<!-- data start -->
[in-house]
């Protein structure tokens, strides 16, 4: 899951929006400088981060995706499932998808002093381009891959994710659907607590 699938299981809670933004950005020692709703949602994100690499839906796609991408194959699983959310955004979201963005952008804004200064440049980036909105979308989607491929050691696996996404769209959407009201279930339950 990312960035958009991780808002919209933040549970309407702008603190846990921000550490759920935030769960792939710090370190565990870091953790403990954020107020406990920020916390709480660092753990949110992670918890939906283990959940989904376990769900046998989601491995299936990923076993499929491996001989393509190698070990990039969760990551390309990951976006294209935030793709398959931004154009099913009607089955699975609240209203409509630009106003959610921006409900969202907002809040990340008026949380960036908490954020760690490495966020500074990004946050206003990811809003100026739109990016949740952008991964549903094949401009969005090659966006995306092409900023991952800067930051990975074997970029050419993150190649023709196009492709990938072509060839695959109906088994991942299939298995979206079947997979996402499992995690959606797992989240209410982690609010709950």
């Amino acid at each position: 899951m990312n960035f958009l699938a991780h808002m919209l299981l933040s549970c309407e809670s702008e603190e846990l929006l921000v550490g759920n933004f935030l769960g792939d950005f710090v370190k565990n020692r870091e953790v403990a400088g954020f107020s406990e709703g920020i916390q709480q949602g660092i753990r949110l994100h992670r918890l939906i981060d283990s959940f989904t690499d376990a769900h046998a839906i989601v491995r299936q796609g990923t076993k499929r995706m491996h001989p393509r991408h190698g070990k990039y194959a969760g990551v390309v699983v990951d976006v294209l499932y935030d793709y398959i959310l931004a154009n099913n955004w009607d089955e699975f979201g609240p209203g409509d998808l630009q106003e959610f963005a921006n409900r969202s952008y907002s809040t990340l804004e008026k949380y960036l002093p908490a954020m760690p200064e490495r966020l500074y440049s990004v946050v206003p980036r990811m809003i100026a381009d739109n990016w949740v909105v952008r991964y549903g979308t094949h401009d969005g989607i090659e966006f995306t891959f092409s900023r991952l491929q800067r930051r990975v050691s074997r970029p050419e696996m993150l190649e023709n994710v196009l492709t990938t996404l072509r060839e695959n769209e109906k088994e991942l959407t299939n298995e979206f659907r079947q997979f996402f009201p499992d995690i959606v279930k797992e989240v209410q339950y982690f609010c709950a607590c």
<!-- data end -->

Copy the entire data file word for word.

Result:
[in-house]
């Protein structure tokens, strides 16, 4: 899951929006400088981060995706499932998808002093381009891959994710659907607590 699938299981809670933004950005020692709703949602994100690499839906796609991408194959699983959310955004979201963005952008804004200064440049980036909105979308989607491929050691696996996404769209959407009201279930339950 990312960035958009991780808002919209933040549970309407702008603190846990921000550490759920935030769960792939710090370190565990870091953790403990954020107020406990920020916390709480660092753990949110992670918890939906283990959940989904376990769900046998989601491995299936990923076993499929491996001989393509190698070990990039969760990551390309990951976006294209935030793709398959931004154009099913009607089955699975609240209203409509630009106003959610921006409900969202907002809040990340008026949380960036908490954020760690490495966020500074990004946050206003990811809003100026739109990016949740952008991964549903094949401009969005090659966006995306092409900023991952800067930051990975074997970029050419993150190649023709196009492709990938072509060839695959109906088994991942299939298995979206079947997979996402499992995690959606797992989240209410982690609010709950």
């Amino acid at each position: 899951m990312n960035f958009l699938a991780h808002m919209l299981l933040s549970c309407e809670s702008e603190e846990l929006l921000v550490g759920n933004f935030l769960g792939d950005f710090v370190k565990n020692r870091e953790v403990a400088g954020f107020s406990e709703g920020i916390q709480q949602g660092i753990r949110l994100h992670r918890l939906i981060d283990s959940f989904t690499d376990a769900h046998a839906i989601v491995r299936q796609g990923t076993k499929r995706m491996h001989p393509r991408h190698g070990k990039y194959a969760g990551v390309v699983v990951d976006v294209l499932y935030d793709y398959i959310l931004a154009n099913n955004w009607d089955e699975f979201g609240p209203g409509d998808l630009q106003e959610f963005a921006n409900r969202s952008y907002s809040t990340l804004e008026k949380y960036l002093p908490a954020m760690p200064e490495r966020l500074y440049s990004v946050v206003p980036r990811m809003i100026a381009d739109n990016w949740v909105v952008r991964y549903g979308t094949h401009d969005g989607i090659e966006f995306t891959f092409s900023r991952l491929q800067r930051r990975v050691s074997r970029p050419e696996m993150l190649e023709n994710v196009l492709t990938t996404l072509r060839e695959n769209e109906k088994e991942l959407t299939n298995e979206f659907r079947q997979f996402f009201p499992d995690i959606v279930k797992e989240v209410q339950y982690f609010c709950a607590c």